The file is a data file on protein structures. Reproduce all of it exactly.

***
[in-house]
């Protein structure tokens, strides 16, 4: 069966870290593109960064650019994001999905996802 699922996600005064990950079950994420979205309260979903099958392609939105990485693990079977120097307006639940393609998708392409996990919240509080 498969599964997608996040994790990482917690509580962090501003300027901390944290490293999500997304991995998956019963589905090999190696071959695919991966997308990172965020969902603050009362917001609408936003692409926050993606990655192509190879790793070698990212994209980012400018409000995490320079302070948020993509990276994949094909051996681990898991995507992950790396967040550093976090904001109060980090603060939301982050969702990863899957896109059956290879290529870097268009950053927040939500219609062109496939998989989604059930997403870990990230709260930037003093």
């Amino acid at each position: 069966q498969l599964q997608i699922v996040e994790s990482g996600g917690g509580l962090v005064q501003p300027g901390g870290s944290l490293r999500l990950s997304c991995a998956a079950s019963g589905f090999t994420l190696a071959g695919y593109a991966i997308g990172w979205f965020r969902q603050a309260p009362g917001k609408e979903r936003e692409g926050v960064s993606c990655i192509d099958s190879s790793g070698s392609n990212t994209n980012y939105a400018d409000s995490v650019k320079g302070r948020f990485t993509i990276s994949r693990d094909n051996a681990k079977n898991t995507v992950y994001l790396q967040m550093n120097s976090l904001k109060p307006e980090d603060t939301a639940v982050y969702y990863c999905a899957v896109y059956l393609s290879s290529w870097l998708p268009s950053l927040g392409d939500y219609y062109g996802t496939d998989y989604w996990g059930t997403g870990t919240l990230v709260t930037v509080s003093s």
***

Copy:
[in-house]
């Protein structure tokens, strides 16, 4: 069966870290593109960064650019994001999905996802 699922996600005064990950079950994420979205309260979903099958392609939105990485693990079977120097307006639940393609998708392409996990919240509080 498969599964997608996040994790990482917690509580962090501003300027901390944290490293999500997304991995998956019963589905090999190696071959695919991966997308990172965020969902603050009362917001609408936003692409926050993606990655192509190879790793070698990212994209980012400018409000995490320079302070948020993509990276994949094909051996681990898991995507992950790396967040550093976090904001109060980090603060939301982050969702990863899957896109059956290879290529870097268009950053927040939500219609062109496939998989989604059930997403870990990230709260930037003093």
């Amino acid at each position: 069966q498969l599964q997608i699922v996040e994790s990482g996600g917690g509580l962090v005064q501003p300027g901390g870290s944290l490293r999500l990950s997304c991995a998956a079950s019963g589905f090999t994420l190696a071959g695919y593109a991966i997308g990172w979205f965020r969902q603050a309260p009362g917001k609408e979903r936003e692409g926050v960064s993606c990655i192509d099958s190879s790793g070698s392609n990212t994209n980012y939105a400018d409000s995490v650019k320079g302070r948020f990485t993509i990276s994949r693990d094909n051996a681990k079977n898991t995507v992950y994001l790396q967040m550093n120097s976090l904001k109060p307006e980090d603060t939301a639940v982050y969702y990863c999905a899957v896109y059956l393609s290879s290529w870097l998708p268009s950053l927040g392409d939500y219609y062109g996802t496939d998989y989604w996990g059930t997403g870990t919240l990230v709260t930037v509080s003093s």